500,000 Pinoys to lose jobs

Published by rudy Date posted on January 30, 2009

Infra spending to ease demand woes–Citigroup
Nearly half-a-million Filipinos could lose their jobs, according to Citigroup.

In a report, the US financial services giant said Philippine gross domestic product (GDP) is projected to grow 3 percent this year and recover to 4.6 percent next year. A proxy for a country’s economic output, GDP measures the amount of goods and services produced locally.

Based on its estimate, Citigroup said a 1-percent drop in real GDP can raise the jobless rate by 1.4 percent or equivalent to about 470,000 workers. Last year, the Philippine economy grew 4.6 percent. Its estimated Philippine GDP growth of 3 percent for this year means the global crisis would shave 1.6 percent off domestic economic expansion, resulting in a higher number of lost jobs.

To fuel economic growth, Citigroup said the government has to increase its spending not only on infrastructure but also create more jobs that would offset the declining employment in the manufacturing sector, which would be hit the most by job losses this year.

It, however, added that it expects no new jobs in the construction sector from increased infrastructure spending, adding these would only offset the jobs lost in manufacturing.

Intel recently closed its plant in Cavite, shedding 1,800 jobs. A growing number of other multinational corporations with domestic operations had announced job cuts worldwide, but their local units have yet to disclose the number of Filipino jobs affected.

The jobless rate is expected to reach 9 percent to 9.5 percent this year, higher than the ave­rage unemployment rate of 7 percent to 8 percent in the previous years, due to sustained increase in labor force, at a pace higher than the population growth rate.

“With downbeat private investment prospects this year, it’s urgent for public investments to take the lead, not just in ushering fiscal stimulus but in creating jobs as well,” Citigroup said.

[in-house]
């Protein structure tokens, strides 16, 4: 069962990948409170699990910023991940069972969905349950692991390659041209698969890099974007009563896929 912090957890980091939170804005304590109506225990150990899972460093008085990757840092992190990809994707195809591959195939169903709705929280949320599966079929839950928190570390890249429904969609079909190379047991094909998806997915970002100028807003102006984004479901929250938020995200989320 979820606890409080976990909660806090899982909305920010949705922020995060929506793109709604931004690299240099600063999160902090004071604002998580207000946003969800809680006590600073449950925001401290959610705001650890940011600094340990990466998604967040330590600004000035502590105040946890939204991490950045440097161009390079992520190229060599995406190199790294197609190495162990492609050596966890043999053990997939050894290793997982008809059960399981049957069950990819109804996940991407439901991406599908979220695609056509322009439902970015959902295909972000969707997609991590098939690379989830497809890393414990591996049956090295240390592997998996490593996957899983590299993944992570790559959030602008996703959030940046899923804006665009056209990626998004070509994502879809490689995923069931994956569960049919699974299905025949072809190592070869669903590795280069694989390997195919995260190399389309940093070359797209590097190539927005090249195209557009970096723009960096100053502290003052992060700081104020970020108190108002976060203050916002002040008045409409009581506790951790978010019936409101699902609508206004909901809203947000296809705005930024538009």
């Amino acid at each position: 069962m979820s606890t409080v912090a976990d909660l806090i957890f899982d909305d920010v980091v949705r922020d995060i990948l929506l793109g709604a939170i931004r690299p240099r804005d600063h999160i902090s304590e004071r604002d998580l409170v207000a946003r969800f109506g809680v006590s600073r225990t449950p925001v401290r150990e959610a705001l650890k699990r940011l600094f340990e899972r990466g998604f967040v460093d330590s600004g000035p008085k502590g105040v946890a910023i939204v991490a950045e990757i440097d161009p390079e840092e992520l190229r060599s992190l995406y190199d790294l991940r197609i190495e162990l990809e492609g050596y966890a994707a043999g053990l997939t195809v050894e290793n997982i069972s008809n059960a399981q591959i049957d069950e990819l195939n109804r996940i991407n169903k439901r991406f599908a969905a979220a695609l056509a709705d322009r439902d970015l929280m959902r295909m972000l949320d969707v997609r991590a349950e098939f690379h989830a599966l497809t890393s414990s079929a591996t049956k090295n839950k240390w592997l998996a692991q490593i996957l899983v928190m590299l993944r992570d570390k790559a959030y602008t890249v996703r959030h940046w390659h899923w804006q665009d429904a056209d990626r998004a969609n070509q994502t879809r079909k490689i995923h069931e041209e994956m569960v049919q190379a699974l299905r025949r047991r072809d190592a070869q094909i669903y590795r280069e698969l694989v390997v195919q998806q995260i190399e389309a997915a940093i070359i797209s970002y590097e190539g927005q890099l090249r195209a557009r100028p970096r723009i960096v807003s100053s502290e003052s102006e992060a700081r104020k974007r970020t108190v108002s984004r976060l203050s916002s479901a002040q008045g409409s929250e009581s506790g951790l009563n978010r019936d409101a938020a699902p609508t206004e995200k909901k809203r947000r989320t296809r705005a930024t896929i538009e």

The fiscal stimulus would cushion the downturn in terms of lost jobs particularly the implementation of quick-disbursing funds and budget deployment for new infrastructure projects.

The manufacturing sector accounts for 58 percent of total industrial employment while construction follows with a 36-percent contribution.

Private construction jobs, largely from the residential side, supported construction employment and accounted for 67 percent of the total construction output.

Based on its estimates, Citigroup said every 1-percent growth in construction output is equivalent to roughly 0.2 percent growth of employment in this sector.

The US financial giant added that remittances from overseas Filipino workers (OFWs) are projected to grow by 3 percent this year, lower than the central bank’s forecast of 6 percent to 9 percent, because of massive job losses of Filipinos based abroad. Also, OFW wages would be cut to save job opportunities, it said.

But the likelihood of labor absorption from the Middle East would lower the risks of weaker remittance flows, Citigroup said.

The risk of higher jobless rate from export slack and returning OFWs pose a greater policy challenge, it added.

The total global deployment of OFWs rose to more than 1.376 million in more than 190 destinations worldwide in the first 11 months of 2008, according to a report released by the Department of Labor and Employment on Thursday.

Labor Secretary Marianito Roque cited the preliminary report of the Philippine Overseas Employment Administration that an average of more than 3,700 OFWs were deployed daily, bringing to 1,376,823 the total number of Filipino migrant workers deployed from January-November 2008.

Roque said that OFW remittances reached $15 billion also in the first 11 months of 2008.

According to him, ill effects of the global economic crisis on the Philippines could be eased by “strong labor demands” from Canada, Bulgaria, Australia, United Arab Emirates and Qatar.
–Maricel E. Burgonio, Reporter with Bernice Camille V. Bauzon, Manila Times

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